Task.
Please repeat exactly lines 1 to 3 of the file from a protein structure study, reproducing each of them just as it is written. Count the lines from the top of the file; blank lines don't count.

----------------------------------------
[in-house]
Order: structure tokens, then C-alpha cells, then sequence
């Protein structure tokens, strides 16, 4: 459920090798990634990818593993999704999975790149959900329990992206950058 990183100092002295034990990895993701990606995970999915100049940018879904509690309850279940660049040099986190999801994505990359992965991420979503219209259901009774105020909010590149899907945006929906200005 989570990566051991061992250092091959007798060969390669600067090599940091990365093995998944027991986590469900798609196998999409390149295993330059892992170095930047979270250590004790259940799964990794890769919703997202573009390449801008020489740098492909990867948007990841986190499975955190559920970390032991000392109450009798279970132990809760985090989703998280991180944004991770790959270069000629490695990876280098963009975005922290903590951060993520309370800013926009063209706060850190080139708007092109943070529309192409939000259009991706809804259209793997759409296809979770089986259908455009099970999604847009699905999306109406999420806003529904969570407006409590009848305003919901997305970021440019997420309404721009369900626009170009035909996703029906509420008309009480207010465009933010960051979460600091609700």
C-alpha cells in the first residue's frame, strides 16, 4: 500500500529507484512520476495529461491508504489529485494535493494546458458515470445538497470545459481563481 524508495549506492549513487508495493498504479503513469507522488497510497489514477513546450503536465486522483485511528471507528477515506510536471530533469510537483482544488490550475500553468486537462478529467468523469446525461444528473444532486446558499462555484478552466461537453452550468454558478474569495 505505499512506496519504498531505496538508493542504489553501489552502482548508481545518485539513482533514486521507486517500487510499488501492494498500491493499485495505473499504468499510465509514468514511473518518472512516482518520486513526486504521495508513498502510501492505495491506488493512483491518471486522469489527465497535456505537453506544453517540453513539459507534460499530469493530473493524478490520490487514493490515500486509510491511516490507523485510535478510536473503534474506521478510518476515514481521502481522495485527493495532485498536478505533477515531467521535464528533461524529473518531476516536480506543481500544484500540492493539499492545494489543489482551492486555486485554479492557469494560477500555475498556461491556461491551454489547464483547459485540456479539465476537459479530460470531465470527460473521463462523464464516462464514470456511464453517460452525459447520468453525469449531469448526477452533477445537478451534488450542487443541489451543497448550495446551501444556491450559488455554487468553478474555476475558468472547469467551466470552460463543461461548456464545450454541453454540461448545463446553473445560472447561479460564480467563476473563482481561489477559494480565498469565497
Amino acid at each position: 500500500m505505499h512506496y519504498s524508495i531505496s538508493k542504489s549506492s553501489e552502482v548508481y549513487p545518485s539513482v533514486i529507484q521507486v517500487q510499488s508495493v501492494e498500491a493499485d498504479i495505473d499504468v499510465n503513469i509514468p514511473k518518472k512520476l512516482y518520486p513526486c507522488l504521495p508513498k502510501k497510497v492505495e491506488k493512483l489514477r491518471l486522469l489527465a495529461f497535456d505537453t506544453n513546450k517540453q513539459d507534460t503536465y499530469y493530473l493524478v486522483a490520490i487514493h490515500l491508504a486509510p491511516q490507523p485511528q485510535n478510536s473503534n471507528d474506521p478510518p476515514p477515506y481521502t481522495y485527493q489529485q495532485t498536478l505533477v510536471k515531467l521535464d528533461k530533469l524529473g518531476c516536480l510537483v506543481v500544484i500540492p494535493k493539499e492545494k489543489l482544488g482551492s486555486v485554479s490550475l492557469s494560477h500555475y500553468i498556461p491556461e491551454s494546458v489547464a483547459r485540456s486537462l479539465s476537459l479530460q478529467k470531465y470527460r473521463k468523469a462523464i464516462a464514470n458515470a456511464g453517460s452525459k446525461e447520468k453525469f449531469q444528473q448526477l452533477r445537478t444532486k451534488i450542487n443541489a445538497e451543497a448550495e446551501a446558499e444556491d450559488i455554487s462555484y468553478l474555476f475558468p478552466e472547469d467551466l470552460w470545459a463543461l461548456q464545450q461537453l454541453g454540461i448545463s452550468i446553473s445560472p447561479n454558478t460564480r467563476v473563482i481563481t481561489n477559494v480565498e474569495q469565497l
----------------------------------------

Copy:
[in-house]
Order: structure tokens, then C-alpha cells, then sequence
């Protein structure tokens, strides 16, 4: 459920090798990634990818593993999704999975790149959900329990992206950058 990183100092002295034990990895993701990606995970999915100049940018879904509690309850279940660049040099986190999801994505990359992965991420979503219209259901009774105020909010590149899907945006929906200005 989570990566051991061992250092091959007798060969390669600067090599940091990365093995998944027991986590469900798609196998999409390149295993330059892992170095930047979270250590004790259940799964990794890769919703997202573009390449801008020489740098492909990867948007990841986190499975955190559920970390032991000392109450009798279970132990809760985090989703998280991180944004991770790959270069000629490695990876280098963009975005922290903590951060993520309370800013926009063209706060850190080139708007092109943070529309192409939000259009991706809804259209793997759409296809979770089986259908455009099970999604847009699905999306109406999420806003529904969570407006409590009848305003919901997305970021440019997420309404721009369900626009170009035909996703029906509420008309009480207010465009933010960051979460600091609700």